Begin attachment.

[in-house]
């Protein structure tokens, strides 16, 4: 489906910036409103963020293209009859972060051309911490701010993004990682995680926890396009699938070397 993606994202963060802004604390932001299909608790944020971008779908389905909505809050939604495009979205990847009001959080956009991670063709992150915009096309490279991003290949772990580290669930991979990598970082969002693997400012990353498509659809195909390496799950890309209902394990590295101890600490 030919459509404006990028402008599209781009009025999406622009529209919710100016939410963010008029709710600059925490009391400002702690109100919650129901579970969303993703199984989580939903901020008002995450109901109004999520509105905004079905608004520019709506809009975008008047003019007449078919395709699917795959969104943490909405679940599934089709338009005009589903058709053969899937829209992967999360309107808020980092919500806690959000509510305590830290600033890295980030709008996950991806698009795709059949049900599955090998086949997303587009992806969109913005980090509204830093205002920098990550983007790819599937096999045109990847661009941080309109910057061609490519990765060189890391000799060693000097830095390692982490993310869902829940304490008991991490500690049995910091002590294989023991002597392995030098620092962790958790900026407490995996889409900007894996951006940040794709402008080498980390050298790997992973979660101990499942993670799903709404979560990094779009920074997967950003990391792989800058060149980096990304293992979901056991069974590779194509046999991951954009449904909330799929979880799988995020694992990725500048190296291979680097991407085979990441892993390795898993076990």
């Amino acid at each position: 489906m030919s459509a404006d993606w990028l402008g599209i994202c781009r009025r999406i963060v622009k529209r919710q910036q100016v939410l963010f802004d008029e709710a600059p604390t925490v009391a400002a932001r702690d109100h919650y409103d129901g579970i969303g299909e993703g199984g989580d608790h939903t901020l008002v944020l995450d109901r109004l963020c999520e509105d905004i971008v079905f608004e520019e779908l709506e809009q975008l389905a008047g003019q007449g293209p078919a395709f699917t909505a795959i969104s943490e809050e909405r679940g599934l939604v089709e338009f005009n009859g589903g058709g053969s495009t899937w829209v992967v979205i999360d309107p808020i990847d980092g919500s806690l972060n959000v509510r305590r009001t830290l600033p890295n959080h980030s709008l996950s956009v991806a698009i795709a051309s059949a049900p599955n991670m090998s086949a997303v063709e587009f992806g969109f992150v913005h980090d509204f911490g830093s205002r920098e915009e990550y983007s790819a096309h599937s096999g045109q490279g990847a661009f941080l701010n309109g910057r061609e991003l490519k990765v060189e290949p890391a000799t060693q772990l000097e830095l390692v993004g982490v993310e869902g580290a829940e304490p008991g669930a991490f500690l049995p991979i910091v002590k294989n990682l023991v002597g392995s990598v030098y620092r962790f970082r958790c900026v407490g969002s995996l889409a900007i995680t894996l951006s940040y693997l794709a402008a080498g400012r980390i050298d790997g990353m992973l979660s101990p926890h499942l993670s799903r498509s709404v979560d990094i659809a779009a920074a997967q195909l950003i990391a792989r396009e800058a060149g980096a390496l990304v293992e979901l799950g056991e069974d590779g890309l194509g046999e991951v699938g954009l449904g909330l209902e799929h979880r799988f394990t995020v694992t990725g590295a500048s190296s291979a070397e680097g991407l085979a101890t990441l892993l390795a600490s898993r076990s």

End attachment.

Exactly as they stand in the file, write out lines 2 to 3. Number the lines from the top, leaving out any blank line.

């Protein structure tokens, strides 16, 4: 489906910036409103963020293209009859972060051309911490701010993004990682995680926890396009699938070397 993606994202963060802004604390932001299909608790944020971008779908389905909505809050939604495009979205990847009001959080956009991670063709992150915009096309490279991003290949772990580290669930991979990598970082969002693997400012990353498509659809195909390496799950890309209902394990590295101890600490 030919459509404006990028402008599209781009009025999406622009529209919710100016939410963010008029709710600059925490009391400002702690109100919650129901579970969303993703199984989580939903901020008002995450109901109004999520509105905004079905608004520019709506809009975008008047003019007449078919395709699917795959969104943490909405679940599934089709338009005009589903058709053969899937829209992967999360309107808020980092919500806690959000509510305590830290600033890295980030709008996950991806698009795709059949049900599955090998086949997303587009992806969109913005980090509204830093205002920098990550983007790819599937096999045109990847661009941080309109910057061609490519990765060189890391000799060693000097830095390692982490993310869902829940304490008991991490500690049995910091002590294989023991002597392995030098620092962790958790900026407490995996889409900007894996951006940040794709402008080498980390050298790997992973979660101990499942993670799903709404979560990094779009920074997967950003990391792989800058060149980096990304293992979901056991069974590779194509046999991951954009449904909330799929979880799988995020694992990725500048190296291979680097991407085979990441892993390795898993076990």
């Amino acid at each position: 489906m030919s459509a404006d993606w990028l402008g599209i994202c781009r009025r999406i963060v622009k529209r919710q910036q100016v939410l963010f802004d008029e709710a600059p604390t925490v009391a400002a932001r702690d109100h919650y409103d129901g579970i969303g299909e993703g199984g989580d608790h939903t901020l008002v944020l995450d109901r109004l963020c999520e509105d905004i971008v079905f608004e520019e779908l709506e809009q975008l389905a008047g003019q007449g293209p078919a395709f699917t909505a795959i969104s943490e809050e909405r679940g599934l939604v089709e338009f005009n009859g589903g058709g053969s495009t899937w829209v992967v979205i999360d309107p808020i990847d980092g919500s806690l972060n959000v509510r305590r009001t830290l600033p890295n959080h980030s709008l996950s956009v991806a698009i795709a051309s059949a049900p599955n991670m090998s086949a997303v063709e587009f992806g969109f992150v913005h980090d509204f911490g830093s205002r920098e915009e990550y983007s790819a096309h599937s096999g045109q490279g990847a661009f941080l701010n309109g910057r061609e991003l490519k990765v060189e290949p890391a000799t060693q772990l000097e830095l390692v993004g982490v993310e869902g580290a829940e304490p008991g669930a991490f500690l049995p991979i910091v002590k294989n990682l023991v002597g392995s990598v030098y620092r962790f970082r958790c900026v407490g969002s995996l889409a900007i995680t894996l951006s940040y693997l794709a402008a080498g400012r980390i050298d790997g990353m992973l979660s101990p926890h499942l993670s799903r498509s709404v979560d990094i659809a779009a920074a997967q195909l950003i990391a792989r396009e800058a060149g980096a390496l990304v293992e979901l799950g056991e069974d590779g890309l194509g046999e991951v699938g954009l449904g909330l209902e799929h979880r799988f394990t995020v694992t990725g590295a500048s190296s291979a070397e680097g991407l085979a101890t990441l892993l390795a600490s898993r076990s």